While at the brick house, I learned of a yawl lying some
distance west that would cross to the west side sometime

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during the day. Hastening my steps in search of her, I ar-
rived in good time, secured passage to Hanson's Landing,
and reached Yankton the evening of April 8th, thus com-
pleting my

"Ten Days' Experience in the Flood.' '

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paper of ©♦ 1k, jfelton

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By request of Dr. N. Armstrong, who publishes the
foregoing, I add a brief account of my experience of April
1st to 12th, in the effort to relieve the people in the sub-
merged regions.

April 1st, about noon, word was received by the County
Commissioners of urgent necessity of more boats, to assist
in rescuing the people. Promptly at the call the boats were
engaged and crews secured to man them made up from the
willing hearts, ready to do and dare in aid of their fellow
townsmen. Mr. Monroe had just reached home from a two
days' imprisonment in the gorge between the Missouri and
James Rivers. In company with others I called on him
and found him suffering with frozen feet in consequence
of exposure in his noble efforts to relieve the family of Mr.
Richards and some thirty others, who, like himself, had
been confined upon the roof of a "dug out" nearly the en-

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tire time of two days and nights. After listening to Mr.
ML's account— which space does not allow me to record in
full— we decided that our first duly was to relieve these
people. Accordingly, on the morning of April the 2d, we
launched our iron life boat, and turned down the wild stream
of the Missouri, among seething water, grinding ice and
blinding snow— about five miles below Yankton and be-
tween the two rivers. On rounding the point of a large
gorge of ice we suddenly came on a part of the party we
were in search of, struggling in two small skiffs to get out
from among the gorge and running ice. Our appear-
ance was hailed with joy by the almost perishing women
and children— though braver hearts than theirs never came
within the writer's notice. Not a murmur of complaint
from old or young. Transferring fourteen from the boats
and ice to our yawl, we turned towards Yankton, reaching
the immense gorge opposite the steamboat landing in Yank-
ton about noon, where willing hands assisted us in trans-
ferring them to land and the kind care of the citizens.

I would not forget to mention here, that on our way up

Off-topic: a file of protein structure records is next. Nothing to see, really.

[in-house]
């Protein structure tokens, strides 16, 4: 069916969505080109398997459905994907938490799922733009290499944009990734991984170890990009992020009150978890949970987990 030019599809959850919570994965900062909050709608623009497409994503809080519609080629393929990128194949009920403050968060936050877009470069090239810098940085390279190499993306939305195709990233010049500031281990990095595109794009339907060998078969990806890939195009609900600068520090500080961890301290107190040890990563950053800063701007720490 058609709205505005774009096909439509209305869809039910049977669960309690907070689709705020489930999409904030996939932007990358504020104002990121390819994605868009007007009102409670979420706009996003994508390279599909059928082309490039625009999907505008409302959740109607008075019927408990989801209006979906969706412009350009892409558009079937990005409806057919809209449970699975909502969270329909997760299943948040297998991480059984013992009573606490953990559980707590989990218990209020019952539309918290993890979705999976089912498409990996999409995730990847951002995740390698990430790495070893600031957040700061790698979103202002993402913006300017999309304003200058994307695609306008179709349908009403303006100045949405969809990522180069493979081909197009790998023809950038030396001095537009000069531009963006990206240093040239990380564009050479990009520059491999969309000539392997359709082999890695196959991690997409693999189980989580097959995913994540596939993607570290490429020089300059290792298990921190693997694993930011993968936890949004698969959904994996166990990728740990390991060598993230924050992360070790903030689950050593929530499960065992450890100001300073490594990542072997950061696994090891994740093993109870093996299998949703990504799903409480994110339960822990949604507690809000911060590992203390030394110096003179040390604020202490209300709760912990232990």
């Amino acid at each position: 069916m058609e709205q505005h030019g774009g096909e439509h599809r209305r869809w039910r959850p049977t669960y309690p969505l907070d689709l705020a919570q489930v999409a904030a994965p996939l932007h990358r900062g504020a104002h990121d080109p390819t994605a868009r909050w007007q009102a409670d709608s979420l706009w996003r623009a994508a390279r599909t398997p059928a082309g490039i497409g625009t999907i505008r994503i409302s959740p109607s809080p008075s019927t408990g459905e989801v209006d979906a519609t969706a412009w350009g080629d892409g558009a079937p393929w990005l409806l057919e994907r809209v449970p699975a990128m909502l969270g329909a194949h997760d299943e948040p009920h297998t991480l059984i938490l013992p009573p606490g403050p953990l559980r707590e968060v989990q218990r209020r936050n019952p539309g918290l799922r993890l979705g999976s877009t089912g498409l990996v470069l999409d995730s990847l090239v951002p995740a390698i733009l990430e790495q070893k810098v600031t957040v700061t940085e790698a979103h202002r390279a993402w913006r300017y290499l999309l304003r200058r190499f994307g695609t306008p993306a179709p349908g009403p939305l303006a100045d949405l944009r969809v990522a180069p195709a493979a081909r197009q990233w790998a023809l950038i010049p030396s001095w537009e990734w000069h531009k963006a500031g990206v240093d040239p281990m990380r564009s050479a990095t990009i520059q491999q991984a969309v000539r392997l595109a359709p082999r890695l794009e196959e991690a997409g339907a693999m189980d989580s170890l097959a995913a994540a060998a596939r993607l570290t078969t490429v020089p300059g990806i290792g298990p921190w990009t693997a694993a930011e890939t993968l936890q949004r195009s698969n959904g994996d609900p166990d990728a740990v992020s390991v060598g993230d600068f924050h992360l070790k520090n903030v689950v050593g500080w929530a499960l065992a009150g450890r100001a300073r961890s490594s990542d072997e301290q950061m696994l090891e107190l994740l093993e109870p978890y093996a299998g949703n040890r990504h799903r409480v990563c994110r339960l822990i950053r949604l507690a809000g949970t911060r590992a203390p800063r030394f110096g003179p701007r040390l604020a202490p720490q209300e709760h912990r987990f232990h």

with these people, we met Captain Noble and crew, pulling
for the neighborhood of Clark West's, their arrival there,
and subsequent effective service having been stated by
Dr. A.

Again reaching the vicinity of the house of Mr. Rich-
ards about 2 o'clock in the afternoon we found nearly one-
half mile of gorged ice between us and those we were bound

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to release. Over this on foot we made our way to the house,
where we found Mr. and Mrs. Semple— an aged couple
nearly ninety years old— their son, B. M. Semple, Mr. Rich-
ards, Mr. English and several others. Taking Mr. R. 's sled
we placed the aged couple together with a Mrs. McArthur,
upon the sled, strung out a long rope, while others held up
our impromptu ice boat, and succeeded in again reaching
our boats in safety, less numerous involuntary baths, which
at this season of the year are not remarkable for their pleas-
ant effects. Loading in our precious freight we again
turned towards Yankton, reaching land again at dark. The
experience of these unfortunate people would fill a volume,
spending the cold nights in the out-door air, surrounded by
crashing ice and roaring water, their only hope of safety
being less than thirty feet square of solid earth, which
raised itself as an "oasis" above the surrounding waters.

Sunday, April 3rd, we left Yankton again for the scene
of danger, in a severe cold northwest gale, with ice running
wild. We became hemmed in, and were forced to seek ref-
uge in the lea of some timber, on the roof of a log stable,
with water a little over the eaves. Here we remained until
4 o'clock p. m., when the ice opening to the north, we made
a dash for open water, and again succeeded in reaching Mr.
Richard's house at dark. After a night similar to those
described by Dr. A., daylight found us hemmed in by the
gorge, the nearest open water was distant one and one-half
miles, with no other alternative but to haul our boat by

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hand over the ice, so at it we went, and in two hours' time
reached open water and soon after arrived at the house of
Louis Volin on the bluff, where we found that Captain Lav-
ender had just landed his first boat load of sufferers on
terra firma. Hastening to the gorge we were just in time to
meet Captain Noble and Wm. Giggey, with each a yawl
load, who were immediately helped across the gorge to our
boat. At this place we met Dr. Armstrong with his arms
full of little ones, helping along the old, encouraging all to
keep up good heart. Remaining at this point only as long
as our services were needed, we pulled for the vicinity of
John Thompson's, where we found a large number of fami-
lies in the attics of their houses, with water and ice nearly
on a level with their feet. One family being in a house
without an attic floor, were huddled together on a bed, which
was hoisted as high as possible on boxes and chairs, near a
hole which they had cut through the roof. We found here
the mother and four little ones, while the father sat on the
roof, apparently indifferent, whether assistance came or
not. From this vicinity we landed eight families, in all
forty-two persons. We continued in this work for ten
days, each day being but a repetition of former scenes, in-
cidents and labors, until all were saved who could be
reached, though they were so hemmed in by ice that to